Is there a story inside you that’s waiting to be told? Jane Flett, a BBC Radio short story author and one of Salt’s Best British poets, will be running a nine-week course for writers who would like to explore their ideas in fiction. Whether you’re writing prose for the first time or just need the motivation of a deadline to finish that story, the workshop will provide a supportive environment to share your writing and discover how to improve it. As well as receiving detailed feedback on your own work, you’ll also gain experience critiquing and editing your fellow writers. The course will include classes on narrative technique, characterisation, dialogue and voice, and writing exercises to get your inspiration flowing.
To book your place email firstname.lastname@example.org
Jane Flett is a short story writer whose work has been commissioned for BBC Radio, read at the Edinburgh International Book Festival, awarded the Scottish Book Trust New Writer Award, and published in numerous literary journals. She features in the Best British Poetry 2012 and has toured Europe extensively performing her work. She has also taught this course in Prague and Copenhagen with Reader founder Victoria Gosling.
Portrait of a Dear One promises to be a very special two-day workshop which will embrace creative writing, art, and simple book-making. The first day, led by Faber and Faber author Clare Wigfall, invites you to spend time reflecting upon somebody who is dear to you. This might be a lover, a parent, a grandparent, a child, or even a best friend. With Clare’s gentle guidance, you will create a body of written work in which you explore your relationship with that person and consider precisely what makes them special to you.
Before day one’s close, Artist Educator Harriet Poole will introduce various techniques with which you can begin illustrating your words, such as mixed media, mono printing and hand-made stamps. Day two will give you the opportunity to continue with your experiments before drawing these together with your work from the previous day to create a simple but beautiful artist’s book. Materials such as repurposed vintage book covers and a selection of old and textured papers will be provided. This workshop guarantees to be inspiring, thoughtful, and enriching, and at its close you will go home with an exquisite handmade book which you could give to your loved one or simply treasure for yourself.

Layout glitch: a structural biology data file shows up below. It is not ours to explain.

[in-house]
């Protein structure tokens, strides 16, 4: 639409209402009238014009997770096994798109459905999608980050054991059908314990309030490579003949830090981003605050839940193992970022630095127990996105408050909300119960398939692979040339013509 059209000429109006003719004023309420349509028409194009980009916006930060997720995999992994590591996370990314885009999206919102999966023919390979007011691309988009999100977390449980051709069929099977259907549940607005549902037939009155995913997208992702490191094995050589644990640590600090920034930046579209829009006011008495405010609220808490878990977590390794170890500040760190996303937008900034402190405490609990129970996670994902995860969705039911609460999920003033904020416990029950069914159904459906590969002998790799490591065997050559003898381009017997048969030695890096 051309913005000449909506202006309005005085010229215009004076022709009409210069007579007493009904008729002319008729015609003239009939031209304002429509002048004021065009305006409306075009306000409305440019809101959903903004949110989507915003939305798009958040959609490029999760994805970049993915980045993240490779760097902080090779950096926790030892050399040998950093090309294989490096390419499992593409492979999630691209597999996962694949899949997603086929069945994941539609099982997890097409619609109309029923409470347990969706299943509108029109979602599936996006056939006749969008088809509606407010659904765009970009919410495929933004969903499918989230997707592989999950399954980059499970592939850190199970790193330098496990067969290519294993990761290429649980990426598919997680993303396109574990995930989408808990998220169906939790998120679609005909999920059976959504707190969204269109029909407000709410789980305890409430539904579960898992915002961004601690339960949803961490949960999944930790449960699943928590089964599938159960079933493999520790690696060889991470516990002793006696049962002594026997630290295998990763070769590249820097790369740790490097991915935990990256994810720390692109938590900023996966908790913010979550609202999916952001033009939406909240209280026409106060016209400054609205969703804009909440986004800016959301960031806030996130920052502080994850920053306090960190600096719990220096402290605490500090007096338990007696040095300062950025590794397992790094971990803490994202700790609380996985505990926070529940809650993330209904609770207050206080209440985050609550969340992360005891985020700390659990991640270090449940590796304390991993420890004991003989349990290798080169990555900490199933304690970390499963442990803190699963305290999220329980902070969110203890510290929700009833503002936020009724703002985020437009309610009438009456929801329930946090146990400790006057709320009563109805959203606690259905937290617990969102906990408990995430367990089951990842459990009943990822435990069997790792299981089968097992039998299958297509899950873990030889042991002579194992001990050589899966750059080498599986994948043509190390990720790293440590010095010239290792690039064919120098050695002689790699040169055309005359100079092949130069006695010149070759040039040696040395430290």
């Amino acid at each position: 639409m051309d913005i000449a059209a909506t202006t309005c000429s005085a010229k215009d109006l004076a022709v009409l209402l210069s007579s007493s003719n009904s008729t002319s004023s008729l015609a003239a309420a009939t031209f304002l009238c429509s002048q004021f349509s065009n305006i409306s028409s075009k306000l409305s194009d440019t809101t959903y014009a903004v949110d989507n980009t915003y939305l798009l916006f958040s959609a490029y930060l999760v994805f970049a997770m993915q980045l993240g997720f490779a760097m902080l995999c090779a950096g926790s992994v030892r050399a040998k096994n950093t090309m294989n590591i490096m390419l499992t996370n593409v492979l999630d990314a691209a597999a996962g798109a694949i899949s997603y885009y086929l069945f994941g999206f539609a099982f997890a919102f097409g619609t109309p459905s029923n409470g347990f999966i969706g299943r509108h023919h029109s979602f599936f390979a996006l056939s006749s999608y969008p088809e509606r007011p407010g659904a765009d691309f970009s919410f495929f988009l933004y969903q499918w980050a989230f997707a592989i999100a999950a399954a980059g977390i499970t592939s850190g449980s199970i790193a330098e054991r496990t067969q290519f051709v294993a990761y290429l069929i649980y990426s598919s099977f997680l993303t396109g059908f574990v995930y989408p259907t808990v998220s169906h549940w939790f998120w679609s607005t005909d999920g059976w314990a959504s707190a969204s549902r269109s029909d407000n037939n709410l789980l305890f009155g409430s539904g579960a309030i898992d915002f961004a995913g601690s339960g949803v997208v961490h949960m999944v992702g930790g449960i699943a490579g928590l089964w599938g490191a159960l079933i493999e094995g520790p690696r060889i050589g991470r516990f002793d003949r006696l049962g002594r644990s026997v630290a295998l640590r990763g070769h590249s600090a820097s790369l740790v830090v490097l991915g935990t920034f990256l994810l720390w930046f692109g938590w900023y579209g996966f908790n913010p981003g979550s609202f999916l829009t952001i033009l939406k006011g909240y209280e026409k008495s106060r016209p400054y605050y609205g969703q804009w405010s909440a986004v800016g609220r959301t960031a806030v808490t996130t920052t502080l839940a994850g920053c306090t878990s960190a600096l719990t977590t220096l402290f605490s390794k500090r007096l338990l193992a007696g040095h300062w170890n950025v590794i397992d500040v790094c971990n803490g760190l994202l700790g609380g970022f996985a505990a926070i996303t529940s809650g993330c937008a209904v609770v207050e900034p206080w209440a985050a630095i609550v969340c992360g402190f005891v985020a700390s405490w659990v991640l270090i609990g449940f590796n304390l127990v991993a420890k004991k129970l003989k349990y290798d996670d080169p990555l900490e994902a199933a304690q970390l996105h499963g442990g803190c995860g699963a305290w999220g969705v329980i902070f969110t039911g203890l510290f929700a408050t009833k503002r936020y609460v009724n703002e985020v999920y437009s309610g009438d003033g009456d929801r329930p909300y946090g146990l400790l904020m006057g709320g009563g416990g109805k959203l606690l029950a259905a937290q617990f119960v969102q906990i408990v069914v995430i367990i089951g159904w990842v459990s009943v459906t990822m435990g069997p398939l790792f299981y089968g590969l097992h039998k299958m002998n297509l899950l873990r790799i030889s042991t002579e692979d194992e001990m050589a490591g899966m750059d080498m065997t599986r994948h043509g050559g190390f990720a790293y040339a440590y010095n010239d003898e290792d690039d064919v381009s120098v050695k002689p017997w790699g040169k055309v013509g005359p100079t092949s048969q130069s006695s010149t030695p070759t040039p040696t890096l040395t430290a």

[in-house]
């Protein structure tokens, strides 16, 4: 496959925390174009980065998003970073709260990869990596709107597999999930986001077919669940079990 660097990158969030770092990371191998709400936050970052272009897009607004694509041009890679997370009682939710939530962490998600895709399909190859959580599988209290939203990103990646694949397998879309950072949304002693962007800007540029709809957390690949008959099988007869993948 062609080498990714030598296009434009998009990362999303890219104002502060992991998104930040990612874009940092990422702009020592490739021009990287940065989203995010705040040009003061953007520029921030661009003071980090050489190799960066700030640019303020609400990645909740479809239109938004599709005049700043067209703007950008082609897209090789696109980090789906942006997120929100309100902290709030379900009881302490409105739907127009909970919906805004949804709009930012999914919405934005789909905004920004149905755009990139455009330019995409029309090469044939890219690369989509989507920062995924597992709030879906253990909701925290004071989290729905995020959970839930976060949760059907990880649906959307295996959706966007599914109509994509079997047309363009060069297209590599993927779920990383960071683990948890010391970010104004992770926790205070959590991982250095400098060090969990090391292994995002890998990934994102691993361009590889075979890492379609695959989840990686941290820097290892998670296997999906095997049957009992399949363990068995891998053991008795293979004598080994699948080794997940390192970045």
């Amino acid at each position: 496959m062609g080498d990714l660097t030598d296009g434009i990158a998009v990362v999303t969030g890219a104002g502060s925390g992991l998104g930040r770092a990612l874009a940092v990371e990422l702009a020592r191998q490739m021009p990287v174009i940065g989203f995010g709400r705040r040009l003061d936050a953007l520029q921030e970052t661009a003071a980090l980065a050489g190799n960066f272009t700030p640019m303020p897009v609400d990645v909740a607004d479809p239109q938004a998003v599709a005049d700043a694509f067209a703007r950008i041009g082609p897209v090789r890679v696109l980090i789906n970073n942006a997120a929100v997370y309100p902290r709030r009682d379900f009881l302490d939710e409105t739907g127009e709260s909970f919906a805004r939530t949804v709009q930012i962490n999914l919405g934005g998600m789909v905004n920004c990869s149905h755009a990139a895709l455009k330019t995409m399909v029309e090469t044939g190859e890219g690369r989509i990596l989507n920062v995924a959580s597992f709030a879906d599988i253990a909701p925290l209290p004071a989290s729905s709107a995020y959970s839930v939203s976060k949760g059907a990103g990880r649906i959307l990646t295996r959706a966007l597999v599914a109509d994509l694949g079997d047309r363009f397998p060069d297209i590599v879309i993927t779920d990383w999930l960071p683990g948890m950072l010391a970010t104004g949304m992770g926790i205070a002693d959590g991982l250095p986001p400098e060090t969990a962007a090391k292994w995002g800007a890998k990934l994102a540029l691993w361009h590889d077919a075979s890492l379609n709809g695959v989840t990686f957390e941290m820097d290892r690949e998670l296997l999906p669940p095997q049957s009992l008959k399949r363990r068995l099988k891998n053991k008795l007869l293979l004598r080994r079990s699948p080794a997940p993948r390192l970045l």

This workshop is open to people with all levels of experience in writing and art, for example you may be experienced in one field but totally new to the other, or maybe it is all new to you: all you need is a desire to exercise your natural creativity. Both tutors will be present for the full duration of the course to assist you at any point. The workshops will be conducted in English but all nationalities are warmly welcome. Childcare is available through juggleHUB (at additional cost) to make this workshop accessible to parents.
CLARE WIGFALL – A graduate of the prestigious UEA Masters Programme, Clare has been teaching creative writing for over a decade and has taught workshops all over Europe, including for the Arvon Foundation and the BBC. In addition, she has long held a passion for art, having studied at the Camberwell College of Art as well as running a successful life class in Prague, and has been crafting handmade books since she was a youngster. This workshop offers an unbeatable opportunity to work closely with an author described as “an assured literary conjuror” (The Guardian) and the author of tales “sorrowful, disturbing and darkly beautiful” (London Review of Books). Her debut story collection The Loudest Sound and Nothing was published by Faber and Faber to critical acclaim in 2007 and the following year its opening story was given the BBC National Short Award. She is currently working on a new collection of stories and is under commission following that to write a novel set in early 20th century British Malaya based on incidents in the lives of her grandmother and great-grandmother.
HARRIET POOLE – Harriet has a BA in Fine Art and MA in Theatre (Visual Language of Performance, Wimbledon College of Art, London). She has made many performative events exploring storytelling, including in London at The Nunnery, Camden People’s Theatre, Duckie @ The Royal Vauxhall Tavern, and durational performances in Alte Saline, Hallein, Austria. She especially loves beautifully illustrated books, intimate stories that explore the commonality of human experience, vintage and homemade craft, and creating artworks across live art, photography, video, illustration and craft. Harriet is a qualified teacher of 17 years across adult education, colleges, schools, kindergartens and the wider community. Harriet is a diverse Arts Educator, and was Director of Visual Arts and Design at The BRIT School, London for 12 years.
In April 2014 she began b r e a t h e with art, Adult printmaking workshops and is well known for her innovative person-centred Family Arts Lab, little art, in Prenzlauer Berg. She has taught at Berlin Bilingual School, Cosmopolitan School, and Kindergartens across Berlin.